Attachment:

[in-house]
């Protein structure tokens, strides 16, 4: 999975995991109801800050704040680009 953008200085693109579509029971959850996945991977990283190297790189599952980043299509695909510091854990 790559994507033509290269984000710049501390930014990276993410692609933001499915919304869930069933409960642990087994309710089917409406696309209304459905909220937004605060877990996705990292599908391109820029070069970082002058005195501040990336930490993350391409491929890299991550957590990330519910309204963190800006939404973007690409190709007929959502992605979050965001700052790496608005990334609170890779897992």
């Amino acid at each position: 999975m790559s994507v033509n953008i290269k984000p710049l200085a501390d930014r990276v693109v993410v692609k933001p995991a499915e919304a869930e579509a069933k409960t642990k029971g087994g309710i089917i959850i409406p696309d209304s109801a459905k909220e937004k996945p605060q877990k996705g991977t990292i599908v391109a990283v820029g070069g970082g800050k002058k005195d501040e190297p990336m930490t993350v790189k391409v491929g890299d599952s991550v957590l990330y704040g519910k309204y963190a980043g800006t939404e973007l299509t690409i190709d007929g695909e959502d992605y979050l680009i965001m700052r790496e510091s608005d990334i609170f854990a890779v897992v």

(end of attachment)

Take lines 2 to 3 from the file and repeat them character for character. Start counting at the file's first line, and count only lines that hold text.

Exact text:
């Protein structure tokens, strides 16, 4: 999975995991109801800050704040680009 953008200085693109579509029971959850996945991977990283190297790189599952980043299509695909510091854990 790559994507033509290269984000710049501390930014990276993410692609933001499915919304869930069933409960642990087994309710089917409406696309209304459905909220937004605060877990996705990292599908391109820029070069970082002058005195501040990336930490993350391409491929890299991550957590990330519910309204963190800006939404973007690409190709007929959502992605979050965001700052790496608005990334609170890779897992």
């Amino acid at each position: 999975m790559s994507v033509n953008i290269k984000p710049l200085a501390d930014r990276v693109v993410v692609k933001p995991a499915e919304a869930e579509a069933k409960t642990k029971g087994g309710i089917i959850i409406p696309d209304s109801a459905k909220e937004k996945p605060q877990k996705g991977t990292i599908v391109a990283v820029g070069g970082g800050k002058k005195d501040e190297p990336m930490t993350v790189k391409v491929g890299d599952s991550v957590l990330y704040g519910k309204y963190a980043g800006t939404e973007l299509t690409i190709d007929g695909e959502d992605y979050l680009i965001m700052r790496e510091s608005d990334i609170f854990a890779v897992v």